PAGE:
Update on White Rock Networks breach
Yesterday, I reported on a breach reported by WFAA in Texas, where boxes of intact personnel records, some containing Social Security Numbers and even medical information on employees, had been found next to a public dumpster in Plano.
As Brad Watson of WFAA reported, White Rock Networks had gone bankrupt in 2006 and its assets were “eventually purchased by another firm that later merged with a third company.”
By doing a bit of digging, I found that some White Rock Networks assets had been acquired by Turin Networks, who eventually merged with Force10 Networks.
I contacted Force10 Networks to inquire what they knew about these records in terms of who had custody of them or who was responsible for them. In response, I received this statement from a corporate spokesperson:
20052006 Turin Networks acquired some IP (intellectual property) assets and physical equipment from White Rock Networks in an asset sale held by the bankruptcy court. Prior to Turin’s acquisition of certain of the former White Rock Networks assets, White Rock employees had already been terminated by White Rock Networks when White Rock Networks declared bankruptcy. Turin never received or obtained or held any personnel files, records or papers of any former White Rock employees.
Turin did hire some former White Rock employees after some employees contacted Turin seeking employment. However, their personnel records from White Rock did not move to Turin and we were never informed about where such records may have been kept.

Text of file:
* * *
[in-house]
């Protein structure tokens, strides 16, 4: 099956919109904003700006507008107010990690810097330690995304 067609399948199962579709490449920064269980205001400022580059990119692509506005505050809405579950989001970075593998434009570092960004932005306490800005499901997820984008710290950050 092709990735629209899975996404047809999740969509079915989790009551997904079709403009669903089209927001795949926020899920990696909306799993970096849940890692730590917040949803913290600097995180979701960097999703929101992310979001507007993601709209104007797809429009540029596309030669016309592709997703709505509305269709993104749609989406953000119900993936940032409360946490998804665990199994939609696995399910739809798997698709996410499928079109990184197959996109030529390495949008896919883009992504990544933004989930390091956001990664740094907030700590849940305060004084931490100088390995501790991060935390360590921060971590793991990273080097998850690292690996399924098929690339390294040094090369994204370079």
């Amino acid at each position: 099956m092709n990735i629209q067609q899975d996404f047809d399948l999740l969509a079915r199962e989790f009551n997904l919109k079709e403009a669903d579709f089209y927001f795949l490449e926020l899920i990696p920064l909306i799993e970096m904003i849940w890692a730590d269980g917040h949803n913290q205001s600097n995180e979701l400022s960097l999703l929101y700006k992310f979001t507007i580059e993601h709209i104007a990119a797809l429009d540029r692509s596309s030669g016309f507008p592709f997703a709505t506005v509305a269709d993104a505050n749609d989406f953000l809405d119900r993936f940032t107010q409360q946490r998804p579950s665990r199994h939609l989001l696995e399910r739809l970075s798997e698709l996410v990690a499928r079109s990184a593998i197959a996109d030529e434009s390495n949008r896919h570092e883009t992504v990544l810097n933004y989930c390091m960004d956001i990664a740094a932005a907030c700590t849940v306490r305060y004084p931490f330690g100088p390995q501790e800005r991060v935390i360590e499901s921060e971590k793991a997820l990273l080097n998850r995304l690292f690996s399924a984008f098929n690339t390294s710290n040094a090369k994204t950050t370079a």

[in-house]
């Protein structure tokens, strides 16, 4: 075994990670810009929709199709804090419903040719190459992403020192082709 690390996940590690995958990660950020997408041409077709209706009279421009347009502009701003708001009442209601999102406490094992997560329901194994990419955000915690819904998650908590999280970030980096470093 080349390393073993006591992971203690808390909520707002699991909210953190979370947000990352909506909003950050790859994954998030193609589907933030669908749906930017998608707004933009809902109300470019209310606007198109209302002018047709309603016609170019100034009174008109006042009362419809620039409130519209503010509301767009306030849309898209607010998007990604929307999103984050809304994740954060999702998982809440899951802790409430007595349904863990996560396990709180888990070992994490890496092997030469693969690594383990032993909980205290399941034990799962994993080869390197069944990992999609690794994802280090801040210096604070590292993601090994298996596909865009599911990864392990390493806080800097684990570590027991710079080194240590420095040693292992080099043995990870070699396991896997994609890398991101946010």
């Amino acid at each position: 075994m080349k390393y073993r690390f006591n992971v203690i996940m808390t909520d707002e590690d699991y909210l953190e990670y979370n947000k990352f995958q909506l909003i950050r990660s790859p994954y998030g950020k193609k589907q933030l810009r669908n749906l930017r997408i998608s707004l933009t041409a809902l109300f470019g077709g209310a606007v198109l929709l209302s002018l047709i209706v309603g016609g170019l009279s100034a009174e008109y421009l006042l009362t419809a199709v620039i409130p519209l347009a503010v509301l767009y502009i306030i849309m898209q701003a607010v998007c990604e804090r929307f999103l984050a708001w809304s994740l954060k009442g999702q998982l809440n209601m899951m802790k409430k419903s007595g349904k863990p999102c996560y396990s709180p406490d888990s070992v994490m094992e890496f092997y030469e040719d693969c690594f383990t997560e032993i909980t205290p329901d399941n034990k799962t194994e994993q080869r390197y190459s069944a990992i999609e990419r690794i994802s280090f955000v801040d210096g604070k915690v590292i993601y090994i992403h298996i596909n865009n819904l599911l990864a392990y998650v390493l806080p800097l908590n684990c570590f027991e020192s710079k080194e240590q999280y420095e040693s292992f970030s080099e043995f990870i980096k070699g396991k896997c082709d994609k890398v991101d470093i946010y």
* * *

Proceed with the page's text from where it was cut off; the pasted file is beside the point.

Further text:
Out of concern for former White Rock employees who are now employed by Force10, we have been proactive, informing them that we never had their White Rock records in our possession and we have advised them on actions that they can take relative to potential identity theft as recommended by the FTC.
In conclusion, as an employer who places a high value on employees and their confidentiality, we were appalled to hear about the careless actions that took place in Plano.
In light of the above, it sounds like neither Turin Networks nor Force10 Networks have any role in the breach, and that the records were never in their custody. Perhaps one of the principals of White Rock stored the records and a storage unit was abandoned, or perhaps there is some other explanation, but it seems that former White Rock employees whose personnel records were exposed and left vulnerable this way may have no one to point the finger at unless law enforcement investigates and identifies the responsible party.[Date of Turin’s acquisition of some IP corrected]